The historical position taking by Mr Jiti Ogunye in his review of the life and times of Shehu Shagari, which he summed up as “A good man, a bad leader”, is copious enough. In my opinion, Mr Ogunye seems to have covered all the relevant issues to justify his good-man-bad-leader image of the late former President Shehu Shagari of Nigeria.
The only addition I wish to make is to highlight a more relevant image of late President Shehu Shagari as an archetype of everything that is wrong with leadership practices in Nigeria. A glance at his Curriculum Vitae shows the following:
Shehu Shagari joined the political leadership cadre in Nigeria at the grand old age of 29. Before then, he had spent 8 years (1944-1952) as a student in a Teacher Training College. With only one year experience as a visiting teacher in Sokoto Province, he was appointed as a member of Federal Scholarship Board. After four years in the post, he entered politics and became a parliamentary secretary. At 34, he was appointed as a Federal Minister for Commerce and Industries, later redeployed as the Federal Minister for Economic Development; Minister for Pensions; Minister for Internal Affairs; and Minister for Works. All these important Cabinet posts were bestowed on him between 1958 and 1966. After the military coup d’état of 1966 he went back to Sokoto and between 1967 and 1969, he was appointed as Secretary for Sokoto Province Education Development Fund and later as North Western State Commissioner for Establishment.
At the end of the Nigerian civil war in 1970, Shehu Shagari rejoined the Federal Government as Federal Commissioner for Economic Development, Rehabilitation and Reconstruction. From 1971-1975, he was the Federal Commissioner for Finance and in this capacity, he served as a governor for the World Bank and as a member of the International Monetary Board Committee of Twenty. From 1954 to 1975 Shehu Shagari worked/served in government without breaking stride as a political office holder.
We may like to ask, what is the background qualification, expertise and experience that Shehu Shagari brought into these important government positions? His basic educational background was a Grade Two Teacher Certificate that took 8 years to obtain. Without any additional educational exposure, he was selected to manage the Ministry of Commerce and Industry and the Ministry for Economic Development. These were two important agencies of government that were critical to the laying down of a formidable economic foundation for a newly independent nation.
While nations like Singapore and Malaysia sought the best materials among their citizens to lay a sound foundation for their economic growth and development, the Powers-That-Be in Nigeria had no vision beyond seizing the reins of political power. The political leaders in Nigeria are only proficient in how to enjoy the perks, the luxury and the comfort of political office. But in the delivery of public services to benefit the people, they never have a clue about how to make and use political power/office to work for the progress of the commonwealth.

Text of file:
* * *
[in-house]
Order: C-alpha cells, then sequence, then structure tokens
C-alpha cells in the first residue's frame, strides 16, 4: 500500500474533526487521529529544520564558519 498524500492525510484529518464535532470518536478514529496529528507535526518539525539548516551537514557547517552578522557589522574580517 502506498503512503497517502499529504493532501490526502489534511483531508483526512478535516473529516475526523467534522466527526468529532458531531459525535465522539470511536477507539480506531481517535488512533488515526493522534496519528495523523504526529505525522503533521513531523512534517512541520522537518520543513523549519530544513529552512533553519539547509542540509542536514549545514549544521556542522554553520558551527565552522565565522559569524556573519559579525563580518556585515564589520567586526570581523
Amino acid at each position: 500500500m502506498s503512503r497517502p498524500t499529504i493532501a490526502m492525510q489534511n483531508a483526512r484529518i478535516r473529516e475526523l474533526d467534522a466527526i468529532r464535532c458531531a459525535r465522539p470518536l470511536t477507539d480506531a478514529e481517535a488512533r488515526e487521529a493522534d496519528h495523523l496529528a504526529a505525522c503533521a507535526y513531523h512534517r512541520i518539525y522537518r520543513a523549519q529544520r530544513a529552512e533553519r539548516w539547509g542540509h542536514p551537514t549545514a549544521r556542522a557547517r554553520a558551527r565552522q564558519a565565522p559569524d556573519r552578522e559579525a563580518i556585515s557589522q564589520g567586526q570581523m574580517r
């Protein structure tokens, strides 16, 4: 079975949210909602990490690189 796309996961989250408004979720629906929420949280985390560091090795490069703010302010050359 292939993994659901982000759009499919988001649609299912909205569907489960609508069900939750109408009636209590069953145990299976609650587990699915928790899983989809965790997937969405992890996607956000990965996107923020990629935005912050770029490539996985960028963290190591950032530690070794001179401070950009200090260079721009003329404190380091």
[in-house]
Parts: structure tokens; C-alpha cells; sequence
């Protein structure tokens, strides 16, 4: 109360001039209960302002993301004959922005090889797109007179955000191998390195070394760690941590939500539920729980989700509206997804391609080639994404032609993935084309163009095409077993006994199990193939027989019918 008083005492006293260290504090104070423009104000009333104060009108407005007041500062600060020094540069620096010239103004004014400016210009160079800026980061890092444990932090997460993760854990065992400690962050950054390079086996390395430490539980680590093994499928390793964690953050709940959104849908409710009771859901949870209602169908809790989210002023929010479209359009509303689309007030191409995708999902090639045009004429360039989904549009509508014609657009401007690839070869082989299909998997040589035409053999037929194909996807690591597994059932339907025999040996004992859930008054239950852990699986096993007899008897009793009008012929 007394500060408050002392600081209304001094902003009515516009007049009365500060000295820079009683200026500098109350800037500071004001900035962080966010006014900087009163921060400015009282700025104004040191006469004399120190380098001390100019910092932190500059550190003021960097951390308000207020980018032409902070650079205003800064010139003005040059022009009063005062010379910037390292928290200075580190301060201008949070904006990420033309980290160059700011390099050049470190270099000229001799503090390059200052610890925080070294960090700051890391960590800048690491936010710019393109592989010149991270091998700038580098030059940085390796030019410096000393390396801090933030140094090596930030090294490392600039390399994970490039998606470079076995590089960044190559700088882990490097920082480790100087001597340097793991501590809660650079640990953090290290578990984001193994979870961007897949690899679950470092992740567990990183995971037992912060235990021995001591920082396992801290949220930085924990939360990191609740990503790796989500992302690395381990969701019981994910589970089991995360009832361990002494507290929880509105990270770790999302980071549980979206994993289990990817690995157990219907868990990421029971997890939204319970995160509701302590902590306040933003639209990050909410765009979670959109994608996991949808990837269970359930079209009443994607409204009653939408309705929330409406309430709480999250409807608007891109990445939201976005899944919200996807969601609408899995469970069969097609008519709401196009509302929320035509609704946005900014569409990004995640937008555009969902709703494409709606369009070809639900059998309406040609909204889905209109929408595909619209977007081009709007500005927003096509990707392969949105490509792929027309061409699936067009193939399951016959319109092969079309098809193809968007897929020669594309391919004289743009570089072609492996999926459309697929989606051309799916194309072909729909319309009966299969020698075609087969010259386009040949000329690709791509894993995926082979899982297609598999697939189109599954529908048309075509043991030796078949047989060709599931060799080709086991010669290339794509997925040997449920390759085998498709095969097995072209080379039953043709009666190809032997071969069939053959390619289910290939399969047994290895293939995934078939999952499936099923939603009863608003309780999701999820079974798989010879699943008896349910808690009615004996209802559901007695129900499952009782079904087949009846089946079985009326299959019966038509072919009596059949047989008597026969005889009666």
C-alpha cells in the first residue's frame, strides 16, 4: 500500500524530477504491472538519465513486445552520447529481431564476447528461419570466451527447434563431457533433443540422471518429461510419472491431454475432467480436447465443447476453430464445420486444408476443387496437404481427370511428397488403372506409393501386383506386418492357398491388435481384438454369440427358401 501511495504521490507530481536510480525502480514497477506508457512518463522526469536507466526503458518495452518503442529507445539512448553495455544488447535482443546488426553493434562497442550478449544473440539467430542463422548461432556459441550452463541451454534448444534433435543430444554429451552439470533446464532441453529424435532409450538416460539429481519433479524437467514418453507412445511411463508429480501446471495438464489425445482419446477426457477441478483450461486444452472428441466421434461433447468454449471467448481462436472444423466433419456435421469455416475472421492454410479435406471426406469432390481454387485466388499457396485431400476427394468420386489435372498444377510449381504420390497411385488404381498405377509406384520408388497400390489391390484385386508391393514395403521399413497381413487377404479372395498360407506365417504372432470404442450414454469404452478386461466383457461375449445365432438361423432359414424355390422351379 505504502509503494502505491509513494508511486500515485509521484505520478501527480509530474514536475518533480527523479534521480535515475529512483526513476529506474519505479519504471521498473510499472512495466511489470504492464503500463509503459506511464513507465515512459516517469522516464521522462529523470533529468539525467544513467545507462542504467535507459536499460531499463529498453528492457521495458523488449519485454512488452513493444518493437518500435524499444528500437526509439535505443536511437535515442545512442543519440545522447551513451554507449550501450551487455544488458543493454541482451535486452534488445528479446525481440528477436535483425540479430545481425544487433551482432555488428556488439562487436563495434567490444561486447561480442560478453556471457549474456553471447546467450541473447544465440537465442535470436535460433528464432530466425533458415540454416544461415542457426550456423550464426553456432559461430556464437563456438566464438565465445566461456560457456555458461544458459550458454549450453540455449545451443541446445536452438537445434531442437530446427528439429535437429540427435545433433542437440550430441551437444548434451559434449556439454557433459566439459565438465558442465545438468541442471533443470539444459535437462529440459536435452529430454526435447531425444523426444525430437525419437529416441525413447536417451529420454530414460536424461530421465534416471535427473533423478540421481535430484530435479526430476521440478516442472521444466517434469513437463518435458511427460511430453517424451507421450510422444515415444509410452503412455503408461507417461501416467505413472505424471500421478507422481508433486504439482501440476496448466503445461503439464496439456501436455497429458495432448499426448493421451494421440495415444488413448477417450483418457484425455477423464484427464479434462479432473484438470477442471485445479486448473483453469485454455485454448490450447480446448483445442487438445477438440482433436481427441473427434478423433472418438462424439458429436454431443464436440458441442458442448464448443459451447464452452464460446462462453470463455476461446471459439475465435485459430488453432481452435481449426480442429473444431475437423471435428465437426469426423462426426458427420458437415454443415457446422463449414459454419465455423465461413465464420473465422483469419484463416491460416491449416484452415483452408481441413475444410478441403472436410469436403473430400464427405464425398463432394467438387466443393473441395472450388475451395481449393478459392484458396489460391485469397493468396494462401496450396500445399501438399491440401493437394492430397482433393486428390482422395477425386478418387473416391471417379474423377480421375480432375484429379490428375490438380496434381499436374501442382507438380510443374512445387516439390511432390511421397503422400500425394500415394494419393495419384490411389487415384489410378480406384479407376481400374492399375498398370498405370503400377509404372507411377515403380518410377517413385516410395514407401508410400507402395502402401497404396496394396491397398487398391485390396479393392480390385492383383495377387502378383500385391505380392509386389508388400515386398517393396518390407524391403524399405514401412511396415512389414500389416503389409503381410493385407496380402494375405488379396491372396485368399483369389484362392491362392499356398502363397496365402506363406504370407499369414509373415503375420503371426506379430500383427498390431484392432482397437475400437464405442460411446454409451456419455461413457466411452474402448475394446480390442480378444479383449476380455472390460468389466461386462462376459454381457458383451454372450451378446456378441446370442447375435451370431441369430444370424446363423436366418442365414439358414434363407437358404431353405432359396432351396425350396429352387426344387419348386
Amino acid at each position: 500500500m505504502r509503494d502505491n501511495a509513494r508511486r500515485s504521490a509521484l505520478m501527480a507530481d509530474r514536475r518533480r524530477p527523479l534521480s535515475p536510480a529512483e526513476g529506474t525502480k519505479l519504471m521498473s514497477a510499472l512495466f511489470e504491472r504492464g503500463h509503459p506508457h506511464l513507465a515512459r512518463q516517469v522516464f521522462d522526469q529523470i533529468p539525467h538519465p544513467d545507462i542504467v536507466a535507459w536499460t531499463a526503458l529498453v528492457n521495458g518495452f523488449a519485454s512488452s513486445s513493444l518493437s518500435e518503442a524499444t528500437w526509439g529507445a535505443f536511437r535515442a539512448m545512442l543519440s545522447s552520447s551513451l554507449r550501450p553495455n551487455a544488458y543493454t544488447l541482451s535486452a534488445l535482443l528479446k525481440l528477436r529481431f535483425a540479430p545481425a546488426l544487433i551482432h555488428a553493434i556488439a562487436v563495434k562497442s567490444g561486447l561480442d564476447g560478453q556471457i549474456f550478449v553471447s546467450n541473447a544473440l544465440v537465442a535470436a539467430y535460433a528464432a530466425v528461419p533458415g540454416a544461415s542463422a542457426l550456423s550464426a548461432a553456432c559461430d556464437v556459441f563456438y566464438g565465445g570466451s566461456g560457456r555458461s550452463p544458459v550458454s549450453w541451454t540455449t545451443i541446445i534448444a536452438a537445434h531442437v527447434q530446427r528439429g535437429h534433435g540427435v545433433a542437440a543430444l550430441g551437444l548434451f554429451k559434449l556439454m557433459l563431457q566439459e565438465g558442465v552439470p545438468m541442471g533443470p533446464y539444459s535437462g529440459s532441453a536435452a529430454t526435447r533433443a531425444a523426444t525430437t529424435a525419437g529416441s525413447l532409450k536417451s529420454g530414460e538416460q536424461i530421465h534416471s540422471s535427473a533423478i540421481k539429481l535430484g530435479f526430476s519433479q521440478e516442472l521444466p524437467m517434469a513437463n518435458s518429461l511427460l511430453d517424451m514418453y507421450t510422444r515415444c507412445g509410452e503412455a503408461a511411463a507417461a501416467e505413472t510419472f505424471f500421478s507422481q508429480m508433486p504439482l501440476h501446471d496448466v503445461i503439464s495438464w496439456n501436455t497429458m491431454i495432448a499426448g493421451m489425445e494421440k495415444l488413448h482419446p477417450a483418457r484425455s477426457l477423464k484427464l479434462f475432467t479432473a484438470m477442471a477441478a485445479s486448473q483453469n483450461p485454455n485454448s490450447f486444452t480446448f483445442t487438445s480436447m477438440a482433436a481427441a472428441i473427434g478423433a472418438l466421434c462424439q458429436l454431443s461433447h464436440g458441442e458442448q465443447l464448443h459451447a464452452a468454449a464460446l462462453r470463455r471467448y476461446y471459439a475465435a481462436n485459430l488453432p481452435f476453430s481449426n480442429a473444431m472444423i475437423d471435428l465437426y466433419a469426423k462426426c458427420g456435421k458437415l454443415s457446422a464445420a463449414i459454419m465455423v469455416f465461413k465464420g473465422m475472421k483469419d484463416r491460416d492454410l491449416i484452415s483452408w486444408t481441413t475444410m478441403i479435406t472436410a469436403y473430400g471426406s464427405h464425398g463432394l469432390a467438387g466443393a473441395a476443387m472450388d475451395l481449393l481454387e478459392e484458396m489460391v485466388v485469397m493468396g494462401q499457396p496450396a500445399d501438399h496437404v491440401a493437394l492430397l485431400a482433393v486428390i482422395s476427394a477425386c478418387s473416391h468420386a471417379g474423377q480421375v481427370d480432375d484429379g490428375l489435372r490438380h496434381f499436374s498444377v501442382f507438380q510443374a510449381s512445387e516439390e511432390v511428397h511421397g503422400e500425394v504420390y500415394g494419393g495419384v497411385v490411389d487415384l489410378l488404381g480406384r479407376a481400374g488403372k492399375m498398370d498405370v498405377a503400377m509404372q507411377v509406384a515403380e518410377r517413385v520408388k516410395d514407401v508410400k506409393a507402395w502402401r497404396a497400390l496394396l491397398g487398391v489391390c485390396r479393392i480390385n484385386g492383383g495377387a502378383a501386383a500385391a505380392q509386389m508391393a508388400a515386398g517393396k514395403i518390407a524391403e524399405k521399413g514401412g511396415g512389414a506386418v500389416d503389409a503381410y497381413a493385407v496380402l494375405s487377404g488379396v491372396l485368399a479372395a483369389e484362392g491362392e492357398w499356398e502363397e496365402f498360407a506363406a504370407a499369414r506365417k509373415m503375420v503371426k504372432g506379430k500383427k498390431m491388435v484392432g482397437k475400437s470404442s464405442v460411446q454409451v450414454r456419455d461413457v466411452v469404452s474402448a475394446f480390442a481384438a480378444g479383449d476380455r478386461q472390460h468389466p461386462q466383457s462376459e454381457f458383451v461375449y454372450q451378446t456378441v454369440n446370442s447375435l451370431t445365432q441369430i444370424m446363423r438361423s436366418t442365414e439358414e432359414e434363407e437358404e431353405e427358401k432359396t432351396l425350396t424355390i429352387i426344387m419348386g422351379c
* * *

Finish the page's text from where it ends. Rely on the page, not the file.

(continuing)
The archetype Shehu Shagari was an example of the calibre of political overlords placed over Nigeria since independence in 1960. He was a typical square peg in a round hole. Where Nigeria is today as a poverty-stricken nation, it is thanks to the foundation of mediocrity his types laid since 1959. Unfortunately, the template of rejecting the services of the competent for the incompetents, of sabotaging meritocracy for mediocrity; and of selecting/appointing unqualified personnel to manage serious leadership positions, is still very much alive and kicking strong today.
The Cement Armada Scandal
How many people in Nigeria can remember that Shehu Shagari was the Federal Minister of Finance in residence during the Cement Armada episode of 1974-1975. In a paper written by Hanaan Marwah it was recorded that, ”The ‘Cement Armada’ was a major Nigerian government scandal which culminated in hundreds of cement-laden ships arriving en masse at Lagos, creating severe multi-year-long port congestion during the height of the 1970s oil boom.” Also, a government Tribunal reported that, “The Ministry of Defence needed only 2.9 million tons of cement at a cost of N52 million as against the 16 million metric tons of cement, it ordered, at a cost of N557 million.”
The reason behind the scandal was due to the failure of the Ministry of Finance to lead and to coordinate the activities of the Central Bank of Nigeria and of the Ministry of Defence in the approval and issuance of import licences for the importation of cement and other goods. And also its technical and professional inability to see the linkage between the number of licences issued, the volume of expected cargoes and the inadequate capacity of the port that would handle the clearance on arrival.
Hanaan Marwah in a doctoral thesis in 2011 argues that,
“The scandal epitomised profligacy with government funds, public officials using their access to gain illegal personal benefits, major avoidable planning errors and disorganisation which attracted wider illegal involvement. It also caused severe port congestion which lasted for several years: ships waited on average 250 days in 1975 to unload their goods, and the port was still congested in early 1978, with attendant inflation and product shortages, including shortages of construction materials. The events were a major blow to the Nigerian economy of the 1970s and played a role in bringing down the government in a coup in mid-1975.”